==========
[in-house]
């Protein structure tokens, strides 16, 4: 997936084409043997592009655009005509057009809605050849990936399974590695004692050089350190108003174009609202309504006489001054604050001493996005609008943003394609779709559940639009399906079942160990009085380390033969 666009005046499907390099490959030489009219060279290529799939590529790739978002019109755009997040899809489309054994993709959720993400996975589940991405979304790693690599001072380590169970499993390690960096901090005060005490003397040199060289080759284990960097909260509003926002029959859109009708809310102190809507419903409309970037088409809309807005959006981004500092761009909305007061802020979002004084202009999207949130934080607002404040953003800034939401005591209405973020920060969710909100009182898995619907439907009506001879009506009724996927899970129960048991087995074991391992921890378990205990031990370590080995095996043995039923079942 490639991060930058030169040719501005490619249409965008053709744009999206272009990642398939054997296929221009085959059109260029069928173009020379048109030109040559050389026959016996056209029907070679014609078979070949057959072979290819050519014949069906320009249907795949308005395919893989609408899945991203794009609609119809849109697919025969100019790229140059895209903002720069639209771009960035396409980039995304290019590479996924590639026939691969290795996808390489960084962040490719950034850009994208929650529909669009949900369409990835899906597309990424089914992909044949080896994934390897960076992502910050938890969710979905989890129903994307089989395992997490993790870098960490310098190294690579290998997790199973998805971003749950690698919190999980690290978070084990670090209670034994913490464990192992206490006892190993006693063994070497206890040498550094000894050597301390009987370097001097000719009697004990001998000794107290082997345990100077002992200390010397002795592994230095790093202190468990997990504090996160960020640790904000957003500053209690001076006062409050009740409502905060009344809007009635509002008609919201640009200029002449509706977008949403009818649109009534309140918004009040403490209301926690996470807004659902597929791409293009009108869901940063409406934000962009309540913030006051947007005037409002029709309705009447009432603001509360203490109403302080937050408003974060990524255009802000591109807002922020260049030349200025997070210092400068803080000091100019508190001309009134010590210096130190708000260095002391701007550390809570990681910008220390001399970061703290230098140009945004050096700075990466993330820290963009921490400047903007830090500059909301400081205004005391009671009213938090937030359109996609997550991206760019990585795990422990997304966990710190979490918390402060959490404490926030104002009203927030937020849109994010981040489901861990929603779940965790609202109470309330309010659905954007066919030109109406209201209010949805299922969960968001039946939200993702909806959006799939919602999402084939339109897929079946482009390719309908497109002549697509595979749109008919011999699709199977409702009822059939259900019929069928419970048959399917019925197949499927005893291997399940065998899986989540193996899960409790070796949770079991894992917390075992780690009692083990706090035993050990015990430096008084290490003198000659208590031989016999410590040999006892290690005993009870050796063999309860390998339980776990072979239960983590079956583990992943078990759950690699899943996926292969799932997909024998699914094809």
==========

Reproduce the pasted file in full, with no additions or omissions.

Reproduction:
[in-house]
């Protein structure tokens, strides 16, 4: 997936084409043997592009655009005509057009809605050849990936399974590695004692050089350190108003174009609202309504006489001054604050001493996005609008943003394609779709559940639009399906079942160990009085380390033969 666009005046499907390099490959030489009219060279290529799939590529790739978002019109755009997040899809489309054994993709959720993400996975589940991405979304790693690599001072380590169970499993390690960096901090005060005490003397040199060289080759284990960097909260509003926002029959859109009708809310102190809507419903409309970037088409809309807005959006981004500092761009909305007061802020979002004084202009999207949130934080607002404040953003800034939401005591209405973020920060969710909100009182898995619907439907009506001879009506009724996927899970129960048991087995074991391992921890378990205990031990370590080995095996043995039923079942 490639991060930058030169040719501005490619249409965008053709744009999206272009990642398939054997296929221009085959059109260029069928173009020379048109030109040559050389026959016996056209029907070679014609078979070949057959072979290819050519014949069906320009249907795949308005395919893989609408899945991203794009609609119809849109697919025969100019790229140059895209903002720069639209771009960035396409980039995304290019590479996924590639026939691969290795996808390489960084962040490719950034850009994208929650529909669009949900369409990835899906597309990424089914992909044949080896994934390897960076992502910050938890969710979905989890129903994307089989395992997490993790870098960490310098190294690579290998997790199973998805971003749950690698919190999980690290978070084990670090209670034994913490464990192992206490006892190993006693063994070497206890040498550094000894050597301390009987370097001097000719009697004990001998000794107290082997345990100077002992200390010397002795592994230095790093202190468990997990504090996160960020640790904000957003500053209690001076006062409050009740409502905060009344809007009635509002008609919201640009200029002449509706977008949403009818649109009534309140918004009040403490209301926690996470807004659902597929791409293009009108869901940063409406934000962009309540913030006051947007005037409002029709309705009447009432603001509360203490109403302080937050408003974060990524255009802000591109807002922020260049030349200025997070210092400068803080000091100019508190001309009134010590210096130190708000260095002391701007550390809570990681910008220390001399970061703290230098140009945004050096700075990466993330820290963009921490400047903007830090500059909301400081205004005391009671009213938090937030359109996609997550991206760019990585795990422990997304966990710190979490918390402060959490404490926030104002009203927030937020849109994010981040489901861990929603779940965790609202109470309330309010659905954007066919030109109406209201209010949805299922969960968001039946939200993702909806959006799939919602999402084939339109897929079946482009390719309908497109002549697509595979749109008919011999699709199977409702009822059939259900019929069928419970048959399917019925197949499927005893291997399940065998899986989540193996899960409790070796949770079991894992917390075992780690009692083990706090035993050990015990430096008084290490003198000659208590031989016999410590040999006892290690005993009870050796063999309860390998339980776990072979239960983590079956583990992943078990759950690699899943996926292969799932997909024998699914094809």